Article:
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Seven days of silence

U. Hall bell outage goes unnoticed by many

The classic riddle of the tree falling in the woods just got a new twist. After decades of faithfully and loudly tolling off class periods, the iconic 300-pound bell atop University Hall fell silent this month - and almost no one noticed.

Facilities Management staff first realized the bell wasn't functioning on Sept. 4, the second day of classes, and a quick investigation revealed that the steel cable that rings the bell had snapped, according to Director of Maintenance James Coen. (The bell beckoned new students through the Van Wickle Gates during Convocation the day before, but it was unclear if it had rung since.)

A new cable wasn't delivered and installed until Sept. 11, a full week later. In the meantime, the bell sat mutely atop University Hall; class after class began and ended without the familiar rhythmic tones to mark their passing.

Coen, who came to Brown in 1982, said the outage was the longest he could remember in at least 20 years.

But just before noon on Wednesday, after more than six days of the sentinel's abrupt silence, most students sitting just a stone's throw away from the ailing bell had little inkling anything was amiss.

Just across the walk from University Hall, two friends tossed a Frisbee back and forth. Closer to Sayles Hall, a class was coming to an end. The dim buzz of conversation thickened as students trickled out of Wilson Hall and the Salomon Center, but within its cupola over University Hall, the bell remained still.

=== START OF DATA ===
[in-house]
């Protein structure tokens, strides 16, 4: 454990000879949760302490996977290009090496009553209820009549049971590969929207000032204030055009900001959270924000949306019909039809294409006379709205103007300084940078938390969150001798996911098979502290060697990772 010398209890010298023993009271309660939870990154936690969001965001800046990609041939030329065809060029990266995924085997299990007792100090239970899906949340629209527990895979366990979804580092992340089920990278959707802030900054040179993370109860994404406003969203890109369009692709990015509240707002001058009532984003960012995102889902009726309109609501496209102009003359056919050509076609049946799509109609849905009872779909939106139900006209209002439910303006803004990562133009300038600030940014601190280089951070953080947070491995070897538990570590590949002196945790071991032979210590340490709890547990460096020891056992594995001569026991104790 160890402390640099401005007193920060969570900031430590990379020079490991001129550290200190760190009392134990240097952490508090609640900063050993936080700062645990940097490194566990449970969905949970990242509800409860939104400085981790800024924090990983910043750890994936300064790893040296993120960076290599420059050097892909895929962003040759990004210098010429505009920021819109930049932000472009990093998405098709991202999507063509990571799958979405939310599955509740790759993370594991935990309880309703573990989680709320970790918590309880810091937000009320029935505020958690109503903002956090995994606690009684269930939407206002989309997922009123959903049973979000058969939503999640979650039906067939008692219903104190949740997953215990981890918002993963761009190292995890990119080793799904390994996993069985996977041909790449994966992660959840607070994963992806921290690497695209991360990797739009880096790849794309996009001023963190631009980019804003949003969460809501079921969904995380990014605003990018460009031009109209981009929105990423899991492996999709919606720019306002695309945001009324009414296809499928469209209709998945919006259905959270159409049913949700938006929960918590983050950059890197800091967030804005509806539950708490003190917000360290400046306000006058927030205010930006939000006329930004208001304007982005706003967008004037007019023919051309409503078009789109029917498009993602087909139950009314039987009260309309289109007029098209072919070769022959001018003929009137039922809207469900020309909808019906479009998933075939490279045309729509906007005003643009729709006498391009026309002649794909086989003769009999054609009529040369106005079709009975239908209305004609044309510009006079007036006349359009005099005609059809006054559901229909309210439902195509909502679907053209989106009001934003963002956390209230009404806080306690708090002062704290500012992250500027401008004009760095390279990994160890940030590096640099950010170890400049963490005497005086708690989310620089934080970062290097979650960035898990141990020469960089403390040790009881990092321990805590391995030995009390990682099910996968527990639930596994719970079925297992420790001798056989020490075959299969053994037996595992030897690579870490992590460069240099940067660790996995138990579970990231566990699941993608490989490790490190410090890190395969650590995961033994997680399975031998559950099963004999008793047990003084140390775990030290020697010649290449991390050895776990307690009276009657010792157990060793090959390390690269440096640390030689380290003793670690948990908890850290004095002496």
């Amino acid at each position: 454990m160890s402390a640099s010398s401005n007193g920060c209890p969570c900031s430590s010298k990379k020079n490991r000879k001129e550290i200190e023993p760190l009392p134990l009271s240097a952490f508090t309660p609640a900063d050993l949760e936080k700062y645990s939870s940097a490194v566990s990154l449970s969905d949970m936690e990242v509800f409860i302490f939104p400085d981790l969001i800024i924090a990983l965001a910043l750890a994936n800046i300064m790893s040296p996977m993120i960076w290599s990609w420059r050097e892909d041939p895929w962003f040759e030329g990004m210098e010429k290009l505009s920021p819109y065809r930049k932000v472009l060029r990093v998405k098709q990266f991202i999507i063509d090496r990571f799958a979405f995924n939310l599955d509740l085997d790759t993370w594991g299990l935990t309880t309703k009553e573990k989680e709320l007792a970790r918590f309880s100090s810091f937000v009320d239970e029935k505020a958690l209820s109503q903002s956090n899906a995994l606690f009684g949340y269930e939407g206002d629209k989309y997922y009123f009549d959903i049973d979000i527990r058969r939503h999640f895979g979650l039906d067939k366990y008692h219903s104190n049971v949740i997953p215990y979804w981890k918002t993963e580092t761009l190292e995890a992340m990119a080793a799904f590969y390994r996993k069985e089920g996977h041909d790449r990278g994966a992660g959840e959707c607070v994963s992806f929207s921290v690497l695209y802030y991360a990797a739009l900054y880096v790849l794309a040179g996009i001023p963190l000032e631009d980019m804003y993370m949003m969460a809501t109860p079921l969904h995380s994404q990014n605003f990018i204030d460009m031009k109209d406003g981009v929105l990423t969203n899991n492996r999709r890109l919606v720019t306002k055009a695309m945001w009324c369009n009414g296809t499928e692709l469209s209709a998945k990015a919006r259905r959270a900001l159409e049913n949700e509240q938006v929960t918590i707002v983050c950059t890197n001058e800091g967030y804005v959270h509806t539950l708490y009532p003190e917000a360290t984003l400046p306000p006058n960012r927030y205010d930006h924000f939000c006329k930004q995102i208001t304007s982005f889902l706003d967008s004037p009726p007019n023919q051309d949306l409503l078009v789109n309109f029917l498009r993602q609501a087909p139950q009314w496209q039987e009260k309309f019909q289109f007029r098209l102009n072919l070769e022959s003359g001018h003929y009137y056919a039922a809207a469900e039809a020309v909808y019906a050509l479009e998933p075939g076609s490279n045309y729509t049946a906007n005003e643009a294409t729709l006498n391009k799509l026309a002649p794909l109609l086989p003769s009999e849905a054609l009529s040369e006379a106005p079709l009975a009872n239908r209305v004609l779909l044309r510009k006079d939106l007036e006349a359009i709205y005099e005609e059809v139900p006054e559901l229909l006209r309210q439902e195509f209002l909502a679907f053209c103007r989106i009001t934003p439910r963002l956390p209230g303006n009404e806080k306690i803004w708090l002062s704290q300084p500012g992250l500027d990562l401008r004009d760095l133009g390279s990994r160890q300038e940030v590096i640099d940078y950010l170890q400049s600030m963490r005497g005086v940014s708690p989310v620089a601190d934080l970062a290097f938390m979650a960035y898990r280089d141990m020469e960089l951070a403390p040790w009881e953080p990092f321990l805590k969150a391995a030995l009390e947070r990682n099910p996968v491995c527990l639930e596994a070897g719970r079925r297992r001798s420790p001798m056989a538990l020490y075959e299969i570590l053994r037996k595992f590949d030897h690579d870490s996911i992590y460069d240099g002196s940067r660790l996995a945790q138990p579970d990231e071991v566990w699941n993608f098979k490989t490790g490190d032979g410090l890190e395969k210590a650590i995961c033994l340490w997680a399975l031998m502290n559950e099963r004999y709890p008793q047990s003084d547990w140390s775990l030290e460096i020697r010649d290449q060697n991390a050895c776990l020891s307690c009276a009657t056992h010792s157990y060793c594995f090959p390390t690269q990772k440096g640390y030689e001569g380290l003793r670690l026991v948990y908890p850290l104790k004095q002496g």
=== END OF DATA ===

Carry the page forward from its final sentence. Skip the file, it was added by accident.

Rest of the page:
"I don't remember," said Christie Louie '12, a student in the class, SIGN 0100: "American Sign Language I, II," when asked whether the bell had been ringing. "I haven't really paid attention. I guess not."

Nearby, Tali Rozensher '09 and Carly Sieff '09 had just sat down on the grass for lunch. "I usually notice it because I lived in Slater sophomore year," Rozensher said. But today she's less sure. "It did ring today, didn't it?" she asked Sieff. "Did you hear it ring?"

After a moment's consideration, Sieff said she didn't think she had.

The 300-pound bell echoes across College Hill as often as twice an hour, reaching the ears of thousands of students. But Associate Professor of Psychology Ruth Colwill, who studies conditioning, says she's not surprised its regular audience didn't miss it.

"We tune out a lot of what we consider to be extraneous or irrelevant stimuli," she said. "Most people don't need the bell to tell them that a class is over, so it doesn't mean very much to them."

Visiting Assistant Professor of Psychology Mika MacInnis '02 PhD'07 said because people on campus are likely to have more reliable ways to keep track of time, the ringing bell is not useful day-to-day, and they're less likely to register its occurrence - or its absence.

The recent proliferation of cell phones - which automatically link to a universally standardized time source - may have left the campus particularly oblivious to the bell, said MacInnis, who researches time perception.

"I remember this happening a while ago" - MacInnis has been on College Hill since 1998 - "and people noticed," she said. "The first day the bell was out, practically by the time the bell was out, I had noticed something was up."

MacInnis thinks that's because cell phones were less "ubiquitous" then. "We were more dependent on it as a time marker then than we are now," she said.

The bell's absence might only be that noticeable now if a student left for class without his cell phone or watch and had to depend on the bell to know if he was late, Colwill said. "It's a far less salient event unless you are using it to direct your behavior."